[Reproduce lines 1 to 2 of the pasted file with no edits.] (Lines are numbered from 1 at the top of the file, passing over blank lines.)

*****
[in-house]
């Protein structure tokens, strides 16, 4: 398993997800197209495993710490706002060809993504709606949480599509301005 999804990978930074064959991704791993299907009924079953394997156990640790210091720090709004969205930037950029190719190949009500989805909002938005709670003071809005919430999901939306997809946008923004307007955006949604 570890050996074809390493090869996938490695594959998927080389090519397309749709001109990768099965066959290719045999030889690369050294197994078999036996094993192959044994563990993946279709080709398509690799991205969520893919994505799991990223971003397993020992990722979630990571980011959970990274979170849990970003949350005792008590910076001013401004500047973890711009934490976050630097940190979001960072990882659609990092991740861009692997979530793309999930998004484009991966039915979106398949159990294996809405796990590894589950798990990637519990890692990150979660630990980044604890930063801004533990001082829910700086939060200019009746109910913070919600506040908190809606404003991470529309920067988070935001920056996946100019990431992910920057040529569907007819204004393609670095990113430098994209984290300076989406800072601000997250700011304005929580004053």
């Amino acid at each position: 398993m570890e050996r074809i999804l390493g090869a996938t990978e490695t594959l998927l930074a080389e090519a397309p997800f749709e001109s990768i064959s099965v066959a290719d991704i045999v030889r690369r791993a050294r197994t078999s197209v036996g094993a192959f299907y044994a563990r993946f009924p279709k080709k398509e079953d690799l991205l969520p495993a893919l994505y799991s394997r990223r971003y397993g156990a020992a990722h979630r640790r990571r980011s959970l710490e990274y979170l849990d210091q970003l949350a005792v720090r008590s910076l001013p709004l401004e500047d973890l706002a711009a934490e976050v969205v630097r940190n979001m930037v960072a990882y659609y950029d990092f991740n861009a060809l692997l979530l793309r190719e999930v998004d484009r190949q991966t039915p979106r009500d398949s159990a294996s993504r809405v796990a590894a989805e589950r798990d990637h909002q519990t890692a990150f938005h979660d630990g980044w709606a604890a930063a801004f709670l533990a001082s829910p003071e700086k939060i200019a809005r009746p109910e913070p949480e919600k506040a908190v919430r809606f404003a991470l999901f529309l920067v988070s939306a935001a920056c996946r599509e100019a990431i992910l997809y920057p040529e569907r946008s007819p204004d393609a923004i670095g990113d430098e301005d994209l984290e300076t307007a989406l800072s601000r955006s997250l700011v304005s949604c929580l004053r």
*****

[in-house]
């Protein structure tokens, strides 16, 4: 398993997800197209495993710490706002060809993504709606949480599509301005 999804990978930074064959991704791993299907009924079953394997156990640790210091720090709004969205930037950029190719190949009500989805909002938005709670003071809005919430999901939306997809946008923004307007955006949604 570890050996074809390493090869996938490695594959998927080389090519397309749709001109990768099965066959290719045999030889690369050294197994078999036996094993192959044994563990993946279709080709398509690799991205969520893919994505799991990223971003397993020992990722979630990571980011959970990274979170849990970003949350005792008590910076001013401004500047973890711009934490976050630097940190979001960072990882659609990092991740861009692997979530793309999930998004484009991966039915979106398949159990294996809405796990590894589950798990990637519990890692990150979660630990980044604890930063801004533990001082829910700086939060200019009746109910913070919600506040908190809606404003991470529309920067988070935001920056996946100019990431992910920057040529569907007819204004393609670095990113430098994209984290300076989406800072601000997250700011304005929580004053």